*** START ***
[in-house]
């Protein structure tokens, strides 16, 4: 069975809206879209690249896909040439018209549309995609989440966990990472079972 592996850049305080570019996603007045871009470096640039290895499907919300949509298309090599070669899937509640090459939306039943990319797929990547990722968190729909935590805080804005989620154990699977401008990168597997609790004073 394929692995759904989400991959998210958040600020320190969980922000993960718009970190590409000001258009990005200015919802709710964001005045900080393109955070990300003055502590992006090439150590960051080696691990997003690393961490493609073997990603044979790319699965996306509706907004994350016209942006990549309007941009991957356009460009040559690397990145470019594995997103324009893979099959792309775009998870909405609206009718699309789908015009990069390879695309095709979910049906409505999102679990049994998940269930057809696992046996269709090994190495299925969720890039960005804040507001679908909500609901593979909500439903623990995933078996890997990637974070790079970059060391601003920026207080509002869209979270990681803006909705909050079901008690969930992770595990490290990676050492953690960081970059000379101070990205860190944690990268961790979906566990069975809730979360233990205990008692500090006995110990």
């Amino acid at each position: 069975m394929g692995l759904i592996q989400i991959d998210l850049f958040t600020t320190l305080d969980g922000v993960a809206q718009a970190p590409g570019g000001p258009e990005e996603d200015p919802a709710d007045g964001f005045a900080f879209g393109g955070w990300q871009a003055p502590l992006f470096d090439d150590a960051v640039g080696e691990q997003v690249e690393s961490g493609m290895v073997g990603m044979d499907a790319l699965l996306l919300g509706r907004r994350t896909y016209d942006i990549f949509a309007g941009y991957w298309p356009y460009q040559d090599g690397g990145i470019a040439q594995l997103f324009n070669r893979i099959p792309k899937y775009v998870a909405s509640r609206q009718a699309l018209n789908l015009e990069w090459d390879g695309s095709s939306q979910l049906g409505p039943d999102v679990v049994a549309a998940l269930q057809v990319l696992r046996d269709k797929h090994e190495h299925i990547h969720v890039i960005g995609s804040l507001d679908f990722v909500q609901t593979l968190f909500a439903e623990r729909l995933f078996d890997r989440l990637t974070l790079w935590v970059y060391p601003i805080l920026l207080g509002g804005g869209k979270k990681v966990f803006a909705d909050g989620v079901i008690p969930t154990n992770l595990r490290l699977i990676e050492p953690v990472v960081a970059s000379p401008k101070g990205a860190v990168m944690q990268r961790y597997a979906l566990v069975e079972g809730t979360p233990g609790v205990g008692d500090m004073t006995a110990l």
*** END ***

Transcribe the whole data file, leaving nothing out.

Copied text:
[in-house]
């Protein structure tokens, strides 16, 4: 069975809206879209690249896909040439018209549309995609989440966990990472079972 592996850049305080570019996603007045871009470096640039290895499907919300949509298309090599070669899937509640090459939306039943990319797929990547990722968190729909935590805080804005989620154990699977401008990168597997609790004073 394929692995759904989400991959998210958040600020320190969980922000993960718009970190590409000001258009990005200015919802709710964001005045900080393109955070990300003055502590992006090439150590960051080696691990997003690393961490493609073997990603044979790319699965996306509706907004994350016209942006990549309007941009991957356009460009040559690397990145470019594995997103324009893979099959792309775009998870909405609206009718699309789908015009990069390879695309095709979910049906409505999102679990049994998940269930057809696992046996269709090994190495299925969720890039960005804040507001679908909500609901593979909500439903623990995933078996890997990637974070790079970059060391601003920026207080509002869209979270990681803006909705909050079901008690969930992770595990490290990676050492953690960081970059000379101070990205860190944690990268961790979906566990069975809730979360233990205990008692500090006995110990």
């Amino acid at each position: 069975m394929g692995l759904i592996q989400i991959d998210l850049f958040t600020t320190l305080d969980g922000v993960a809206q718009a970190p590409g570019g000001p258009e990005e996603d200015p919802a709710d007045g964001f005045a900080f879209g393109g955070w990300q871009a003055p502590l992006f470096d090439d150590a960051v640039g080696e691990q997003v690249e690393s961490g493609m290895v073997g990603m044979d499907a790319l699965l996306l919300g509706r907004r994350t896909y016209d942006i990549f949509a309007g941009y991957w298309p356009y460009q040559d090599g690397g990145i470019a040439q594995l997103f324009n070669r893979i099959p792309k899937y775009v998870a909405s509640r609206q009718a699309l018209n789908l015009e990069w090459d390879g695309s095709s939306q979910l049906g409505p039943d999102v679990v049994a549309a998940l269930q057809v990319l696992r046996d269709k797929h090994e190495h299925i990547h969720v890039i960005g995609s804040l507001d679908f990722v909500q609901t593979l968190f909500a439903e623990r729909l995933f078996d890997r989440l990637t974070l790079w935590v970059y060391p601003i805080l920026l207080g509002g804005g869209k979270k990681v966990f803006a909705d909050g989620v079901i008690p969930t154990n992770l595990r490290l699977i990676e050492p953690v990472v960081a970059s000379p401008k101070g990205a860190v990168m944690q990268r961790y597997a979906l566990v069975e079972g809730t979360p233990g609790v205990g008692d500090m004073t006995a110990l």